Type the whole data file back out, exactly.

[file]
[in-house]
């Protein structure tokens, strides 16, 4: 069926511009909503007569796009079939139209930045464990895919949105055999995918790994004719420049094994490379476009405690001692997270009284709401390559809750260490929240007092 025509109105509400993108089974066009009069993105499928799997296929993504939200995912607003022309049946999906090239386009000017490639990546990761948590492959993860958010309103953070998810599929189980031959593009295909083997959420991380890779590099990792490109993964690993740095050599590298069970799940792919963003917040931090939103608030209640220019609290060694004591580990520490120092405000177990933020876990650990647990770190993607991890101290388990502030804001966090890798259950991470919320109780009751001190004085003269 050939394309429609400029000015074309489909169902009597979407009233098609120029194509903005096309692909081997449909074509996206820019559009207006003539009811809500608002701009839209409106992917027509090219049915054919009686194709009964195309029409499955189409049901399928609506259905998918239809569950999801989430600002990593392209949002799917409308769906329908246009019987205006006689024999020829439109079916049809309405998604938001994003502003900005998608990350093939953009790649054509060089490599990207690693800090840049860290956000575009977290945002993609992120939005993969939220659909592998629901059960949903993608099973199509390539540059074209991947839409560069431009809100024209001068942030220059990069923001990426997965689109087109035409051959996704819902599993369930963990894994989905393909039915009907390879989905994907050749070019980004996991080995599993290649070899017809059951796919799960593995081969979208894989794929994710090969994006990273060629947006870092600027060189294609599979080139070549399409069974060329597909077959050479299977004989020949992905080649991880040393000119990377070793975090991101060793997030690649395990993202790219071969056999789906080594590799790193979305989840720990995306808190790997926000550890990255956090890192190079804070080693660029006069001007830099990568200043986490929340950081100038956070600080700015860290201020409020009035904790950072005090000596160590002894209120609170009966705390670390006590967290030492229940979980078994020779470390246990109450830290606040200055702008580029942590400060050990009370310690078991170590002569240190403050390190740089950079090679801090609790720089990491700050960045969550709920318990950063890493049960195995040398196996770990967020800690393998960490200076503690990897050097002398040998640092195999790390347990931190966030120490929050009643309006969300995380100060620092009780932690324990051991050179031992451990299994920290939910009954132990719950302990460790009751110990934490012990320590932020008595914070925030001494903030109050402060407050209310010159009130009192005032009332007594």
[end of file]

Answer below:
[in-house]
């Protein structure tokens, strides 16, 4: 069926511009909503007569796009079939139209930045464990895919949105055999995918790994004719420049094994490379476009405690001692997270009284709401390559809750260490929240007092 025509109105509400993108089974066009009069993105499928799997296929993504939200995912607003022309049946999906090239386009000017490639990546990761948590492959993860958010309103953070998810599929189980031959593009295909083997959420991380890779590099990792490109993964690993740095050599590298069970799940792919963003917040931090939103608030209640220019609290060694004591580990520490120092405000177990933020876990650990647990770190993607991890101290388990502030804001966090890798259950991470919320109780009751001190004085003269 050939394309429609400029000015074309489909169902009597979407009233098609120029194509903005096309692909081997449909074509996206820019559009207006003539009811809500608002701009839209409106992917027509090219049915054919009686194709009964195309029409499955189409049901399928609506259905998918239809569950999801989430600002990593392209949002799917409308769906329908246009019987205006006689024999020829439109079916049809309405998604938001994003502003900005998608990350093939953009790649054509060089490599990207690693800090840049860290956000575009977290945002993609992120939005993969939220659909592998629901059960949903993608099973199509390539540059074209991947839409560069431009809100024209001068942030220059990069923001990426997965689109087109035409051959996704819902599993369930963990894994989905393909039915009907390879989905994907050749070019980004996991080995599993290649070899017809059951796919799960593995081969979208894989794929994710090969994006990273060629947006870092600027060189294609599979080139070549399409069974060329597909077959050479299977004989020949992905080649991880040393000119990377070793975090991101060793997030690649395990993202790219071969056999789906080594590799790193979305989840720990995306808190790997926000550890990255956090890192190079804070080693660029006069001007830099990568200043986490929340950081100038956070600080700015860290201020409020009035904790950072005090000596160590002894209120609170009966705390670390006590967290030492229940979980078994020779470390246990109450830290606040200055702008580029942590400060050990009370310690078991170590002569240190403050390190740089950079090679801090609790720089990491700050960045969550709920318990950063890493049960195995040398196996770990967020800690393998960490200076503690990897050097002398040998640092195999790390347990931190966030120490929050009643309006969300995380100060620092009780932690324990051991050179031992451990299994920290939910009954132990719950302990460790009751110990934490012990320590932020008595914070925030001494903030109050402060407050209310010159009130009192005032009332007594």